4 New Reasons Why Siri Really is a Google Mobile Killer - Page 2
Why Forbes Is Wrong Both Times
I believe that both of the two Forbes contributors have some valid points, but both are wrong. Clearly Siri cannot be a Google killer, given the size that Google has attained as a major corporate titan. On the other hand Google clearly believes that the mobile Internet is where the lion's share of future economic activity will go. I believe that Apple might well steal a march on Google in this important sector for the following four reasons:
- Google Is A Product-Driven Company
- Google Thinks Apple Is Wrong
- Google Is Proud
- Smart Phones Should Use Voice Input Not Finger Swipes
Google Is A Product-Driven Company
Companies take decisions based on the strategic mind set. Google is in some ways like Microsoft and is a product-driven company rather than the converse which is a customer-centric company. Product-driven companies work hard to produce the best products of which they are capable. Of course that includes them performing well for users, but it is often their own interpretation of what users want (or sometimes what will be sufficient to keep users happy). A customer-centric company on the other hand goes to great pains to to see the products and services through the eyes of their potential customers. Potential customers must find the product service package is a real fit for their key needs. As some might say, the customer is the boss.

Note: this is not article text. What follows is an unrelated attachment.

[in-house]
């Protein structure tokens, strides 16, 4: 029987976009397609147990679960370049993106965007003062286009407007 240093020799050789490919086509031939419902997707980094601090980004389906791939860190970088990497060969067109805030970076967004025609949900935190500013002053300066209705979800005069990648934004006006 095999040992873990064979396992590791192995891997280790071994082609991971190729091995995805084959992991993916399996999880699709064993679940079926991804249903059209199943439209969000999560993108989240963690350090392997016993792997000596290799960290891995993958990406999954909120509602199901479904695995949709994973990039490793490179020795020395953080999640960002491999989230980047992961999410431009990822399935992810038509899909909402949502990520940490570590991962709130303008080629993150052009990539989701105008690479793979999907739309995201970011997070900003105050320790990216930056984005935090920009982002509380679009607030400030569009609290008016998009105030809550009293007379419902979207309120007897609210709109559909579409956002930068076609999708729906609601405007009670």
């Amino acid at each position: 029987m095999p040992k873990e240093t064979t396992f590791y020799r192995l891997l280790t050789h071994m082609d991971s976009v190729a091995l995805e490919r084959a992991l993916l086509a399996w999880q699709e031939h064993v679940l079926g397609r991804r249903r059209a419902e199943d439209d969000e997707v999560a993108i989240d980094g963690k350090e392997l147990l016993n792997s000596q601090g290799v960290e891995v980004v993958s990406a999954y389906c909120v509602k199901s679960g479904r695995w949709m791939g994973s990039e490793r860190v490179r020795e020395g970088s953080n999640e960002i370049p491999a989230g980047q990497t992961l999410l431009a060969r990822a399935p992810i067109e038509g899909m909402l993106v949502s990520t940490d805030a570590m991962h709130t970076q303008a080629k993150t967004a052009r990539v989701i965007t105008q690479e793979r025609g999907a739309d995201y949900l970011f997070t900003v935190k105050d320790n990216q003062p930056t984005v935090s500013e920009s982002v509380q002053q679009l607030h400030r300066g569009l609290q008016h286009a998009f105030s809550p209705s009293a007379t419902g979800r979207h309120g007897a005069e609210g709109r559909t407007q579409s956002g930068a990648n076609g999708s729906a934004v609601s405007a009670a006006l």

Google Thinks Apple Is Wrong
The Senior Vice President for Google Mobile, Andy Rubin, is publicly on record with his view that the Siri approach is wrongheaded. Phones should merely be devices through which you communicate with other human beings. They should not be artificial intelligences which will try to provide personal assistance.
Google Is Proud Google has every reason to be proud of its achievements over the years. It has produced some amazing technology and resources and clearly has extremely intelligent people. Such people should always be careful not to be tripped up by what Edward de Bono called the Intelligence Trap. The brightest ideas may go unchallenged because others are reluctant to get into debates with their very smart proponents, when they might possibly lose such debates.Continued on the next page